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What is surrogacy?

WebMD Feature
Medically Reviewed by Dr Rob Hicks

Kim and Kanye are the latest celebrity couple to have a baby using a surrogate. They join the likes of Nicole Kidman, Tyra Banks, and Elton John and his partner David Furnish, who have all turned to surrogacy to have children.

It's not just high-profile couples who are using a surrogate to help them start or add to their families. There's a rise in the number of people who are turning to surrogacy either because they have fertility issues or are same sex couples.

In 2016, 368 parental orders were made which change the parenthood of a child born through surrogacy to the intended parents. According to Surrogacy UK, on average 10 children are born through surrogacy each week.

To reflect this trend, for the first time the Government has published guidance on how to start a family using a surrogate.

The guidelines give detailed information about each stage of what can be a complicated process and recommend using endorsed surrogacy organisations. The guidance stresses the importance of written agreements covering every eventuality between the surrogate and intended parents. It also recommends how to help your child understand where they came from.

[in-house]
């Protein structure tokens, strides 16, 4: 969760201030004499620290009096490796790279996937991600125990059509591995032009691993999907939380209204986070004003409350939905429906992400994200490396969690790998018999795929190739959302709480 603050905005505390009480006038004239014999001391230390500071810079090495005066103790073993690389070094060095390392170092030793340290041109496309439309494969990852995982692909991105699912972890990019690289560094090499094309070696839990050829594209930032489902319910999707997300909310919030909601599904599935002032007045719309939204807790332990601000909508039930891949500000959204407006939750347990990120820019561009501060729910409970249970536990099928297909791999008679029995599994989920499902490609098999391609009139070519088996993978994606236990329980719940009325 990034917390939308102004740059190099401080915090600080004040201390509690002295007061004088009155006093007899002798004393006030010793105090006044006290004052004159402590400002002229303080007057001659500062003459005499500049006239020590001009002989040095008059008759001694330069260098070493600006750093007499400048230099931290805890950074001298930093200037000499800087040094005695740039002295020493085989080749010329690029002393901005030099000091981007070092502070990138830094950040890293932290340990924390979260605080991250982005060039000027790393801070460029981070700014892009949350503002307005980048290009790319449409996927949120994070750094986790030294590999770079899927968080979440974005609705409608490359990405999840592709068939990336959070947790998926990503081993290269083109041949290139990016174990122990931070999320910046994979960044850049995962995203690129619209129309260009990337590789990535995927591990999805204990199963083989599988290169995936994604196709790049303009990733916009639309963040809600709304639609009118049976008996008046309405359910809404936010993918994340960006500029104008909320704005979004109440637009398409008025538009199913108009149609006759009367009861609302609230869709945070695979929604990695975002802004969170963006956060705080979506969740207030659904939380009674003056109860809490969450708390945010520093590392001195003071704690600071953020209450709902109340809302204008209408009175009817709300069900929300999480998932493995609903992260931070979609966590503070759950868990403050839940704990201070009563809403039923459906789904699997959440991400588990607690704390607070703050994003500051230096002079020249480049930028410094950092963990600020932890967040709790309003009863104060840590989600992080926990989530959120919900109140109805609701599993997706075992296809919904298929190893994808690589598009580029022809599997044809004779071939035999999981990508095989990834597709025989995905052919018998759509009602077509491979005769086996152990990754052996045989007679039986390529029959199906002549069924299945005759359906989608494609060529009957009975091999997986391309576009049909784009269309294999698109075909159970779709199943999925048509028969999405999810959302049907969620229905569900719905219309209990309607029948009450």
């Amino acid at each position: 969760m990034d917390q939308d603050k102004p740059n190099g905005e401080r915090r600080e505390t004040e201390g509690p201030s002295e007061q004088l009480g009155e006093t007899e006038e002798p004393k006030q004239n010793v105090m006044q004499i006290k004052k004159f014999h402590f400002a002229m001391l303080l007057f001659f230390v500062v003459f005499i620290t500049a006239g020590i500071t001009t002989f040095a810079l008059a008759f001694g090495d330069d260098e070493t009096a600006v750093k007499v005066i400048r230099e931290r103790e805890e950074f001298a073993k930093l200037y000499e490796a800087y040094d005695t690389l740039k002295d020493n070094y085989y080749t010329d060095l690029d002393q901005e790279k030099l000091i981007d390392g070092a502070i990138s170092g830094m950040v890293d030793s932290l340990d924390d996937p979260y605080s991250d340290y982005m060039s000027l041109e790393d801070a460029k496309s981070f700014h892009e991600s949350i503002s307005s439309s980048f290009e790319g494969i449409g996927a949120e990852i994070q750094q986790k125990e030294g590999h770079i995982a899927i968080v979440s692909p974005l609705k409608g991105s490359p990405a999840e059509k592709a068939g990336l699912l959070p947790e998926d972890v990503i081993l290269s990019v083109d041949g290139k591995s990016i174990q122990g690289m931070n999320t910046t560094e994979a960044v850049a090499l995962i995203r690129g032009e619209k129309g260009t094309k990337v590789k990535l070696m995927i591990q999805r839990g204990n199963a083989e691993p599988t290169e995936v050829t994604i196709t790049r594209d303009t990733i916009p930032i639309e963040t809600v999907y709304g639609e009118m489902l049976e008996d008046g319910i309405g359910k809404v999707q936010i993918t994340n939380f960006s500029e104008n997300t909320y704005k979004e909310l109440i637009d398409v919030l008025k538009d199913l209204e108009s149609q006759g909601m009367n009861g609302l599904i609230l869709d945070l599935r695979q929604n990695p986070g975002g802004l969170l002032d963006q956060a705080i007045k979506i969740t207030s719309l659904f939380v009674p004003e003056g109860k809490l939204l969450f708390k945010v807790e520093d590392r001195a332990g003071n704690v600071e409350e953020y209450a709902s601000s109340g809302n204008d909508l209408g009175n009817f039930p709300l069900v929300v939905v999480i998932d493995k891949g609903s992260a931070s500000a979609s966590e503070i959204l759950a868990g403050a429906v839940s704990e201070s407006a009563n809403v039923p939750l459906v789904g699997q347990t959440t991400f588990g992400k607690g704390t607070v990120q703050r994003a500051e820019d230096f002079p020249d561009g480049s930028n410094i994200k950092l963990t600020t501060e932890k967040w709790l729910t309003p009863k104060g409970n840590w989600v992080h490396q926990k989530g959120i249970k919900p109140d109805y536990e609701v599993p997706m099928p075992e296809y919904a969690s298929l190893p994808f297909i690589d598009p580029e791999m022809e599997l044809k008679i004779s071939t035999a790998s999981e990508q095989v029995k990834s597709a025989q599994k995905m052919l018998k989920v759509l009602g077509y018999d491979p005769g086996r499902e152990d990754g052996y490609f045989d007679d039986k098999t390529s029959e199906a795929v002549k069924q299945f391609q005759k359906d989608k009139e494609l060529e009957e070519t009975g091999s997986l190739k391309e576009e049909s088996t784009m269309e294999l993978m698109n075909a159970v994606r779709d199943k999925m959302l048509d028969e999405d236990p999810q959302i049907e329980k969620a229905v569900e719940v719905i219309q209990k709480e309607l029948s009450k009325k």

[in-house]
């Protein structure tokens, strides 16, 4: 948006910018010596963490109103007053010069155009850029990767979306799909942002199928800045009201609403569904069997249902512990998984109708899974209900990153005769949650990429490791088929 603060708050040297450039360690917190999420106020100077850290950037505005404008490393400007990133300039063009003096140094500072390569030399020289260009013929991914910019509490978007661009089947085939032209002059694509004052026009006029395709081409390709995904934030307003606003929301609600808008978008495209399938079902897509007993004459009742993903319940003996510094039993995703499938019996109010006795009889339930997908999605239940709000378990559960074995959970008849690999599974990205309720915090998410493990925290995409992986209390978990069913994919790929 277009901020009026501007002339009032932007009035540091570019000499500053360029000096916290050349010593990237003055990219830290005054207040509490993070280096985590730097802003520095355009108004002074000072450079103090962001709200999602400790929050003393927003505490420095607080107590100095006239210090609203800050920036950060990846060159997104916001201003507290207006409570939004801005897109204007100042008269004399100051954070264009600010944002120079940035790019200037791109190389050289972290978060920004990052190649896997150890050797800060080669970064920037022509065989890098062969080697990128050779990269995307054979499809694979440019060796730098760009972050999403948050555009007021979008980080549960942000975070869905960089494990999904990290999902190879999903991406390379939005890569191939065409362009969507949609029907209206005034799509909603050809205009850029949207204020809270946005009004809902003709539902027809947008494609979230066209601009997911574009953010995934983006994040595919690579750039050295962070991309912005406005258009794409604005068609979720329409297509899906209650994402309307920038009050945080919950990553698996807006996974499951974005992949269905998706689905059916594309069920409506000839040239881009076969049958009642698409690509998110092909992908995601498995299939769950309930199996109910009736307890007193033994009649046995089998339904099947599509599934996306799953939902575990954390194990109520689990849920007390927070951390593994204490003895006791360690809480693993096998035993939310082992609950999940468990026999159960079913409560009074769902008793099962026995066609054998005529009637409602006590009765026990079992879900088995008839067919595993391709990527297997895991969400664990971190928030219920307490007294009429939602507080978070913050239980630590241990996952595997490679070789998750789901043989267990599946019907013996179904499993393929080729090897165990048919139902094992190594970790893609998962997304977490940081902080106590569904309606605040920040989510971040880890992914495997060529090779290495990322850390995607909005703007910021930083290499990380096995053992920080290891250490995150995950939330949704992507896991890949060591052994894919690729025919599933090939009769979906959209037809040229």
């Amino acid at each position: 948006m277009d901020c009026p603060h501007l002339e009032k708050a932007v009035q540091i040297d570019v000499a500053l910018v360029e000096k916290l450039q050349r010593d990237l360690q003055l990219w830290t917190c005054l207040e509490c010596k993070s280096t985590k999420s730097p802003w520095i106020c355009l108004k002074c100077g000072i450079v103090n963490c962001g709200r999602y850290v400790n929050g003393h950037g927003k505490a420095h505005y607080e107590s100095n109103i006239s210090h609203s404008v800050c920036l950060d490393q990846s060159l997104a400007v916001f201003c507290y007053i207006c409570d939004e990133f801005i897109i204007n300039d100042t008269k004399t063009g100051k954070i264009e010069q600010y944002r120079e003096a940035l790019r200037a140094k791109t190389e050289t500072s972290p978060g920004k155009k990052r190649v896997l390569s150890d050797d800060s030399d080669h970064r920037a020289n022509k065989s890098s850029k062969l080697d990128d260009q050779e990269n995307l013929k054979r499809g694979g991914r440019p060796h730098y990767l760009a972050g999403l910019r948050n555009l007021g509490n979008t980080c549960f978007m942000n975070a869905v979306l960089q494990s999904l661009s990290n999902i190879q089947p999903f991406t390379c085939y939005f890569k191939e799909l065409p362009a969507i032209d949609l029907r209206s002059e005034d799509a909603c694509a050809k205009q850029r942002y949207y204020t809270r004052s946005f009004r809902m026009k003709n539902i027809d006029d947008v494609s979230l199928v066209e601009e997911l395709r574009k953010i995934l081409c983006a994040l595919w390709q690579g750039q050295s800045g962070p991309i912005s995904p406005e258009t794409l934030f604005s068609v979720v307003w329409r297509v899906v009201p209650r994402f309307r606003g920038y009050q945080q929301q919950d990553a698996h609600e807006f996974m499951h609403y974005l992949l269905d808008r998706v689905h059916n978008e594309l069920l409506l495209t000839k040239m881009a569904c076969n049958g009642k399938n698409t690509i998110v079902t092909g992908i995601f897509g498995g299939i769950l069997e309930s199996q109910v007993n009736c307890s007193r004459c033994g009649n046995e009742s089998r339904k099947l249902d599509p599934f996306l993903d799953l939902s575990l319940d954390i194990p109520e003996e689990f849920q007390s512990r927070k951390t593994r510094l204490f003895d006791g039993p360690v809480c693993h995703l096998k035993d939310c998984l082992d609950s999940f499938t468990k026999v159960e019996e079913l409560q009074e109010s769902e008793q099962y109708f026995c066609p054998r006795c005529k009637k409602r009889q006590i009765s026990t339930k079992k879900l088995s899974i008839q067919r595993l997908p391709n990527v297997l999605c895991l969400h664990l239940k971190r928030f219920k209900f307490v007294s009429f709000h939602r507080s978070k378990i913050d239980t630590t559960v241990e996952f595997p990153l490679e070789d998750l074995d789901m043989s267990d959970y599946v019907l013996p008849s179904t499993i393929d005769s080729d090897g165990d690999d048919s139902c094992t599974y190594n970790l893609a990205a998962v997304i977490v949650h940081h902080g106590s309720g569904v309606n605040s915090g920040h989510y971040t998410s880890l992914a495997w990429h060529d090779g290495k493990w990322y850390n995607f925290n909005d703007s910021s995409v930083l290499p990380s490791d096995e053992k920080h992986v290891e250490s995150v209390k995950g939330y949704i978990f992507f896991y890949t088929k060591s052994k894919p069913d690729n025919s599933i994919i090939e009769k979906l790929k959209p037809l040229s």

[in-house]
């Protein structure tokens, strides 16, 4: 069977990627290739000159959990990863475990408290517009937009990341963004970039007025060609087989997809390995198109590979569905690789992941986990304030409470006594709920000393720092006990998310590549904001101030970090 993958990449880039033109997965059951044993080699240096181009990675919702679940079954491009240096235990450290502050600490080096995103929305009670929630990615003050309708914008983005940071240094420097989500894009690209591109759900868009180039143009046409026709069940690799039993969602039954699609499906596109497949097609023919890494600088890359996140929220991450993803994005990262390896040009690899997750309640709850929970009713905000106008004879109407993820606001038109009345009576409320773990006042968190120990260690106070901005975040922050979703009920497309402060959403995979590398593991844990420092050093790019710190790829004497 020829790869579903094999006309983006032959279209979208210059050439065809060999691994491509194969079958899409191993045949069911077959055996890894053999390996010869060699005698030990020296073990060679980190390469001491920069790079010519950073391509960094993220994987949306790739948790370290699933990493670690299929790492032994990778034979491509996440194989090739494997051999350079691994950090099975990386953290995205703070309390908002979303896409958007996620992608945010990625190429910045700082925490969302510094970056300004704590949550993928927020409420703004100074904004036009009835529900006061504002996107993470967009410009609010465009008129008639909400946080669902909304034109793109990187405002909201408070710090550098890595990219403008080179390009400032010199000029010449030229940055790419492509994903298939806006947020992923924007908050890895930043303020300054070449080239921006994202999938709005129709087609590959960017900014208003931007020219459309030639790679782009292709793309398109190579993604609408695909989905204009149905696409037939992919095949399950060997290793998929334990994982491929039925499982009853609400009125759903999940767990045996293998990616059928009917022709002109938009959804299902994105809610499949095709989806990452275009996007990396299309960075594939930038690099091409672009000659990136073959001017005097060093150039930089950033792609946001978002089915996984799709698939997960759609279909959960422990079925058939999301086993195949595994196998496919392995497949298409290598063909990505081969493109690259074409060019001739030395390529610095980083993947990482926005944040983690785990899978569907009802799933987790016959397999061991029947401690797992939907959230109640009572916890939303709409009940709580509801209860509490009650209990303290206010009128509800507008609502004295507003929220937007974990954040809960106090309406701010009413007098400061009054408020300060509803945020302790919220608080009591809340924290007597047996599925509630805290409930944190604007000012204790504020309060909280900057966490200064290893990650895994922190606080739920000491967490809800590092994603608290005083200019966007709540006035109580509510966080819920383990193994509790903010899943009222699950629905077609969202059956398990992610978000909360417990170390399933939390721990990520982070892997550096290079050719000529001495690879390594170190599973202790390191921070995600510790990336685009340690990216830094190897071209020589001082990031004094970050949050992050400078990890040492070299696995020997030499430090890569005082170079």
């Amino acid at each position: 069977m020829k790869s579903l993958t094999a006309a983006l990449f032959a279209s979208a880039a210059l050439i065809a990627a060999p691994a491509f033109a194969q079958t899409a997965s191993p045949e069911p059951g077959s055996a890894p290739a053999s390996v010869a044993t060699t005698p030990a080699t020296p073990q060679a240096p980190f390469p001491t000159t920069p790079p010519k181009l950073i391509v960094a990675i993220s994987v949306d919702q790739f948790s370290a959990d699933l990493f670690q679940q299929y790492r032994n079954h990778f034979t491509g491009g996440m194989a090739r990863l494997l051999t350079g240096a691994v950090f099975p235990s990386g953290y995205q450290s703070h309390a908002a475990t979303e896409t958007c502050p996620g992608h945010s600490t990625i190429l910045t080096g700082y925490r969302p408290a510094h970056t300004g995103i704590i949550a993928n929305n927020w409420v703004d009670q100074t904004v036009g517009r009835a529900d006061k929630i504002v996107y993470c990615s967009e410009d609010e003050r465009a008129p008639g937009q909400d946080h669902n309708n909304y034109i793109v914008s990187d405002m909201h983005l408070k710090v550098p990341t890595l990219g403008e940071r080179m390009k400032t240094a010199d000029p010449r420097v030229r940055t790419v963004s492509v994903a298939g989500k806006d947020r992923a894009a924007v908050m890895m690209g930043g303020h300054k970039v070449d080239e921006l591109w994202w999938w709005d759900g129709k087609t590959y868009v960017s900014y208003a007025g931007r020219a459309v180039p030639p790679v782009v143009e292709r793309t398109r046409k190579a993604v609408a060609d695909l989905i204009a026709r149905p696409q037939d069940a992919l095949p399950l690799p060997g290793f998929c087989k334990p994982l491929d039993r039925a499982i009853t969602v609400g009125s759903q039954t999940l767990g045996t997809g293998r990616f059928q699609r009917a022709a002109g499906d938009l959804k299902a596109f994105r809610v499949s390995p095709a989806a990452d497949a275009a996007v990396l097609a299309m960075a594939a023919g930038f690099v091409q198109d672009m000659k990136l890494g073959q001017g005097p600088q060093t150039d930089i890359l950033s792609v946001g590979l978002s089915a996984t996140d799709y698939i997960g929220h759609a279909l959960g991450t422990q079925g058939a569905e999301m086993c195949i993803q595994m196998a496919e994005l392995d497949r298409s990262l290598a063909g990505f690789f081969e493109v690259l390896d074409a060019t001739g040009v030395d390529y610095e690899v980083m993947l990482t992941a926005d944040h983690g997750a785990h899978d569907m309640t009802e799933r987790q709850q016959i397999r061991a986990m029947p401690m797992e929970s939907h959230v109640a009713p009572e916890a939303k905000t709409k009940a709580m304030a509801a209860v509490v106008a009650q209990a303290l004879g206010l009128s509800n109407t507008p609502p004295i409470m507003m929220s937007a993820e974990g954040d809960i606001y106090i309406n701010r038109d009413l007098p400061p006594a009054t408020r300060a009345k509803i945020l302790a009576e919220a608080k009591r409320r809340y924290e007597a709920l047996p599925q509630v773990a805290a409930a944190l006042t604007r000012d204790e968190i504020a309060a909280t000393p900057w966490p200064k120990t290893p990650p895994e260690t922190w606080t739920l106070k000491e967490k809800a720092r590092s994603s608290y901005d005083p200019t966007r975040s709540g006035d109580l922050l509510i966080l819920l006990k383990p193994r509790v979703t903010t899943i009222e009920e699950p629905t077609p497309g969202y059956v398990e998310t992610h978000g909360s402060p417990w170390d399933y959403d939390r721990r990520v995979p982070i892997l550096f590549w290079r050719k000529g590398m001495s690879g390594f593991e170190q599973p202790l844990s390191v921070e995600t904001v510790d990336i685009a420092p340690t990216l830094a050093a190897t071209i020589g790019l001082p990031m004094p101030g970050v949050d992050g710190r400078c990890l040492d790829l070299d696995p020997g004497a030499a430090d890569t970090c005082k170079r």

These guidelines apply to just England and Wales, as although the law relating to surrogacy is UK wide, there are different approaches to the court systems in Northern Ireland and Scotland.

Why use a surrogate?

There are a number of reasons why a couple would use a surrogate, such as couples where the female partner can't carry a child herself.

She may have been born without a womb, have had a hysterectomy or an early menopause. It could be because she has had repeated miscarriages or fertility treatments that haven't worked.

She may have a condition that means she can't carry a child or it would be dangerous to. For example, Kim Kardashian used a surrogate as she reportedly suffered from a condition called placenta accreta, a high-risk pregnancy complication.

It's also a way for male same sex couples to have a child that's biologically related to one of them.

Types of surrogacy

Straight or traditional surrogacy is where the surrogate mother is inseminated with the intended father's sperm. This is done at a clinic or using a donor insemination kit at home. It's known as artificial insemination.

The other method of surrogacy is known as host or gestational surrogacy and involves the surrogate carrying a baby she has no genetic relation to. It may involve the intended mother's egg being fertilised through IVF and then inserted inside the surrogate at a clinic.

Alternatively, the baby may be conceived through use of a donor's egg.

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